He finished T22 at last week’s WGC-Workday Championship at The Concession, seemingly hot or cold at any given point during the week.
2. Spieth Back To It
There is not a lot that three-time major champion Jordan Spieth has not done on the PGA Tour, but one of those will happen this week as he plays Bay Hill for the first time in his eight seasons as a professional. The former world No. 1 notched his 11th career victory at the 2017 Open Championship, just four days before his 24th birthday.
Now four seasons later, Spieth has shockingly not won since that major victory. At times, his game has been such a wreck that he dropped as far as 92nd in the OWGR. In his first seven starts of the 2021 season, he missed four cuts and had nothing better than a T38.
However, the 11-time Tour winner might just be finding his form again. In his last three starts, he finished T4 at the Waste Management Phoenix Open, T3 at the AT&T Pebble Beach Pro-Am, and T15 in his most recent start, which was at The Genesis Invitational.
Critics would point to the fact that he was at least the 54-hole co-leader in those first two starts, unable to keep pace on Sunday, but he knows how to win, and just getting into contention again should be a tremendous boost to his career. His short game has especially been clicking, as he currently ranks 12th on Tour in strokes gained: around-the-green.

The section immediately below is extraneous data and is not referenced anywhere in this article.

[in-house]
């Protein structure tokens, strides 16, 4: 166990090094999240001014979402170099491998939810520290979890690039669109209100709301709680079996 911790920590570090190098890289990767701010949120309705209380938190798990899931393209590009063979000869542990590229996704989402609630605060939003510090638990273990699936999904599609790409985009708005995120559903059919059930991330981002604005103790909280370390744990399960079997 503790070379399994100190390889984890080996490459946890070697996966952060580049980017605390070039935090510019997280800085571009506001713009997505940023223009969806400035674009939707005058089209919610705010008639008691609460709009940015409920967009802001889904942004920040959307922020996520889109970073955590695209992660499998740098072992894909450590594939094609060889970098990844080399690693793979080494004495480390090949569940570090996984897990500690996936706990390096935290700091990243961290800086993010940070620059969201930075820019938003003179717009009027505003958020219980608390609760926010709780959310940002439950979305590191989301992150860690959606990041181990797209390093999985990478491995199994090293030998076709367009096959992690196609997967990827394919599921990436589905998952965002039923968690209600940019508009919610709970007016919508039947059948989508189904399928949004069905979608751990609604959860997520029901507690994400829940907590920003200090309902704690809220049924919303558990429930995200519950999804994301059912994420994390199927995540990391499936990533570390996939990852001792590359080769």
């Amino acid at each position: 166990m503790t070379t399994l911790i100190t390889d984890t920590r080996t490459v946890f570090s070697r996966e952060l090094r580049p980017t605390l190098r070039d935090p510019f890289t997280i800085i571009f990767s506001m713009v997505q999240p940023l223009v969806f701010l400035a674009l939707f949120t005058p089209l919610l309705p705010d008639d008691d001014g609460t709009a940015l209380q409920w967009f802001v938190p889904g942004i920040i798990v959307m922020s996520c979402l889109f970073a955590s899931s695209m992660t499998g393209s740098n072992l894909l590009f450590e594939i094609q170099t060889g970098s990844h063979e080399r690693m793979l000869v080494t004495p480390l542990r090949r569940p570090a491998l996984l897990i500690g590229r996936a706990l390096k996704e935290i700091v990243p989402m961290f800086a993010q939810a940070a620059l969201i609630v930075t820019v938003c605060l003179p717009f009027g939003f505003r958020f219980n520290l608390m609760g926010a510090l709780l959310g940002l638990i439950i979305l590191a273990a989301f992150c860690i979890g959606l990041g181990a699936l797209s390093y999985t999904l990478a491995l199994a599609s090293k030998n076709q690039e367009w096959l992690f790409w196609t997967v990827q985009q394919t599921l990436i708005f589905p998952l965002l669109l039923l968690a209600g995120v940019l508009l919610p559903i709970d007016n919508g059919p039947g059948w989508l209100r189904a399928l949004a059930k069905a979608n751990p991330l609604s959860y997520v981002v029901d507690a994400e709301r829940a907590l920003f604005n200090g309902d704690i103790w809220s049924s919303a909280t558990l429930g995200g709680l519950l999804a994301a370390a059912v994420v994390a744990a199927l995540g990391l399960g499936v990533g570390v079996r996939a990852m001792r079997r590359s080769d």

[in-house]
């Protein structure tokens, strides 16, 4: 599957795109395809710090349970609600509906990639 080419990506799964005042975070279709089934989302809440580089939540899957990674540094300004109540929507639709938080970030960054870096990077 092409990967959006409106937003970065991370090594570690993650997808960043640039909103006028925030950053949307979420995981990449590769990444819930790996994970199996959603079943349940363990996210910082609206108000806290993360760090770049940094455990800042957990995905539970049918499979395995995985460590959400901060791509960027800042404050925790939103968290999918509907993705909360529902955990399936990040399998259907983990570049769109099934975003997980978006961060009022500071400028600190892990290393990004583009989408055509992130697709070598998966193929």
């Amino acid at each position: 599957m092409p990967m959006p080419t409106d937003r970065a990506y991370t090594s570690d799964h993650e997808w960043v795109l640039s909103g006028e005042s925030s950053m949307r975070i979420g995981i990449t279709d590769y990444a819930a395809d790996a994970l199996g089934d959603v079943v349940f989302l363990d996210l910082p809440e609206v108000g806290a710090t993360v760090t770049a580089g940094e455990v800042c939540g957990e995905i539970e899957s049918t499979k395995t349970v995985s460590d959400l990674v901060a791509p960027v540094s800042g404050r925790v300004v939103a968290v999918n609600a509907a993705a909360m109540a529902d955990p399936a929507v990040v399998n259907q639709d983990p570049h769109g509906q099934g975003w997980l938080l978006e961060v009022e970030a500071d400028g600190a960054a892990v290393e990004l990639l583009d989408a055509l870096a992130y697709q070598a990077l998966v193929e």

Spieth will be looking to keep the positive feelings going in his first attempt at the Arnold Palmer Invitational. He did get some rest, not qualifying for last week’s WGC-Workday Championship At The Concession, the first time as a pro that he failed to qualify for a WGC event.
3. International Flavor
The first 32 editions of the Arnold Palmer Invitational were won by American players, with the streak finally being snapped by South African Ernie Els in 1998. The Big Easy, in his prime at just 28, won by four strokes over Bob Estes and Jeff Maggert.
The U.S. took the next seven, with four of those (in a row) coming from one Tiger “Eldrick” Woods, whose eight victories are six more than the next closest player. The internationals again took the 2006 version, the winner being Australian Rod Pampling.
While the Americans have largely dominated this event, that trend has completely changed recently, with international players taking the five most recent Arnold Palmer Invitational titles: Aussies Jason Day and Marc Leishman, Northern Ireland’s Rory McIlroy, Italian Francesco Molinari, and England’s Tyrrell Hatton.